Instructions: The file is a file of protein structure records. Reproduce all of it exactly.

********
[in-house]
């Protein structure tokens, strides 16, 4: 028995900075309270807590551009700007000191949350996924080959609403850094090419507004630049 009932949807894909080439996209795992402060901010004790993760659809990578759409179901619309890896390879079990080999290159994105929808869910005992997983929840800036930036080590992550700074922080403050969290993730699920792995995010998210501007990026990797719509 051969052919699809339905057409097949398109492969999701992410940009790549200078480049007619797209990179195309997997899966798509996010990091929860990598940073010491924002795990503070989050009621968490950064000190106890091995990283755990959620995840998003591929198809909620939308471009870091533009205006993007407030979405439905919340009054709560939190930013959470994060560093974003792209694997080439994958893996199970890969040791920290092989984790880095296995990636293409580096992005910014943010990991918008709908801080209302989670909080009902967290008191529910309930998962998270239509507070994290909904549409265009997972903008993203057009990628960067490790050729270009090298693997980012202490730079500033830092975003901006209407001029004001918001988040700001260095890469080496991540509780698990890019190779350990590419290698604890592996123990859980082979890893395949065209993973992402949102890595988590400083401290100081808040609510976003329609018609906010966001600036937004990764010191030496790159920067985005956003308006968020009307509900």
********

[in-house]
């Protein structure tokens, strides 16, 4: 028995900075309270807590551009700007000191949350996924080959609403850094090419507004630049 009932949807894909080439996209795992402060901010004790993760659809990578759409179901619309890896390879079990080999290159994105929808869910005992997983929840800036930036080590992550700074922080403050969290993730699920792995995010998210501007990026990797719509 051969052919699809339905057409097949398109492969999701992410940009790549200078480049007619797209990179195309997997899966798509996010990091929860990598940073010491924002795990503070989050009621968490950064000190106890091995990283755990959620995840998003591929198809909620939308471009870091533009205006993007407030979405439905919340009054709560939190930013959470994060560093974003792209694997080439994958893996199970890969040791920290092989984790880095296995990636293409580096992005910014943010990991918008709908801080209302989670909080009902967290008191529910309930998962998270239509507070994290909904549409265009997972903008993203057009990628960067490790050729270009090298693997980012202490730079500033830092975003901006209407001029004001918001988040700001260095890469080496991540509780698990890019190779350990590419290698604890592996123990859980082979890893395949065209993973992402949102890595988590400083401290100081808040609510976003329609018609906010966001600036937004990764010191030496790159920067985005956003308006968020009307509900």